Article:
Variation in developmental arrest among male orangutans: a comparison between a Sumatran and a Bornean population
1 Anthropological Institute & Museum, University of Zurich, Winterthurerstrasse 190, Zürich, CH-8057, Switzerland
2 Faculty of Biology, Universitas Nasional, Jalan Sawo Manila, Pejaten Pasar Minggu, Jakarta, 12520, Indonesia
3 Faculty of Mathematics and Science, Universitas Indonesia, Depok, 16424, Indonesia
Frontiers in Zoology 2013, 10:12 doi:10.1186/1742-9994-10-12Published: 19 March 2013
The presence of two sexually active male morphs with different reproductive tactics in a single species is rare among mammals. The most striking case of bimaturism among primates is exhibited by the orangutan (Pongo spp), in which one adult morph, the unflanged male, irreversibly develops into another one, the flanged form, but may remain arrested in the unflanged state for many years. However, it has been suggested that such arrest is less common among Bornean orangutans (Pongo pygmaeus) compared to Sumatrans (Pongo abelii). To investigate this possible inter-specific difference we compared both the number of developing males and the ratios of the two male morphs at two long-term study sites, Suaq Balimbing on Sumatra and Tuanan on Borneo.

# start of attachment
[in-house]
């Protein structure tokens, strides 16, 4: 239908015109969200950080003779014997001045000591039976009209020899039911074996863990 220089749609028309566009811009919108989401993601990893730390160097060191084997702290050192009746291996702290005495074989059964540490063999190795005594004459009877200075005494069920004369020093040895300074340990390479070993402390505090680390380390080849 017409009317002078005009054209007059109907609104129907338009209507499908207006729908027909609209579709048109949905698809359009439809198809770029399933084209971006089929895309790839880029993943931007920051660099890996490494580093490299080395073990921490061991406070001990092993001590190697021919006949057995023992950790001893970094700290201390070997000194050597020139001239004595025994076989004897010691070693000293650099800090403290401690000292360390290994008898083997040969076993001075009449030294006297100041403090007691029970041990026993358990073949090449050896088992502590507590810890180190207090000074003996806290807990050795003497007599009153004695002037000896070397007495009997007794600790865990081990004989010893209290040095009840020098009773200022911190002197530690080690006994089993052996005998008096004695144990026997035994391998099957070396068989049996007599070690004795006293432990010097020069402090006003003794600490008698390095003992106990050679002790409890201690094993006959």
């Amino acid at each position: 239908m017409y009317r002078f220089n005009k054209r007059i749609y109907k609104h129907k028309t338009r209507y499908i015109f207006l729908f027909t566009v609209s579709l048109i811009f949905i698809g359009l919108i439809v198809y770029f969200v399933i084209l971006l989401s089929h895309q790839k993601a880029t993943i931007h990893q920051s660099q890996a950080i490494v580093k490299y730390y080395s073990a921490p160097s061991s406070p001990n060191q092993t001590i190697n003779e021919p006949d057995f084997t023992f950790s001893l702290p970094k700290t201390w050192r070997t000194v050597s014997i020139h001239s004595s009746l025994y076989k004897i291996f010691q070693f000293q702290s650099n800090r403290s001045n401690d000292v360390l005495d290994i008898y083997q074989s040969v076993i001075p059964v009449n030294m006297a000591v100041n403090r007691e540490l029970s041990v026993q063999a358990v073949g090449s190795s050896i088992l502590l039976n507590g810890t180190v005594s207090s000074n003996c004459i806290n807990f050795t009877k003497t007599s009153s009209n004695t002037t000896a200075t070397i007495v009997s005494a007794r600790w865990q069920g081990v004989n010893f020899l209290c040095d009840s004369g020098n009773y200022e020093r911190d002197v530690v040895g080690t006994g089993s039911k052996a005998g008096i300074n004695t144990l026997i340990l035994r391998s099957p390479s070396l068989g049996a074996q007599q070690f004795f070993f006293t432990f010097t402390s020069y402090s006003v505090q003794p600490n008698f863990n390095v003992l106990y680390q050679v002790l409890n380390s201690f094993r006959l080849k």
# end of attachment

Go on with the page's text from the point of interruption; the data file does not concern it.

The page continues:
First, we observed a significantly greater number of flanged than unflanged males per month in the Tuanan study area, whereas the opposite pattern held at Suaq. Second, the same contrast held for the total number of identified individuals over the study, with more flanged than unflanged males at Tuanan and the opposite at Suaq. These differences were mainly due to transient males. For Tuanan, the identification results were confirmed by detailed genetic analyses. Finally, we recorded a higher proportion of unflanged males that became flanged during any given year at Tuanan than at Suaq.
These results show that developmental arrest is far more common at Suaq than at Tuanan. Preliminary comparisons suggest that this is a general contrast between the island taxa of orangutans and should help efforts to identify the function and proximate control of developmental arrest in orangutan males.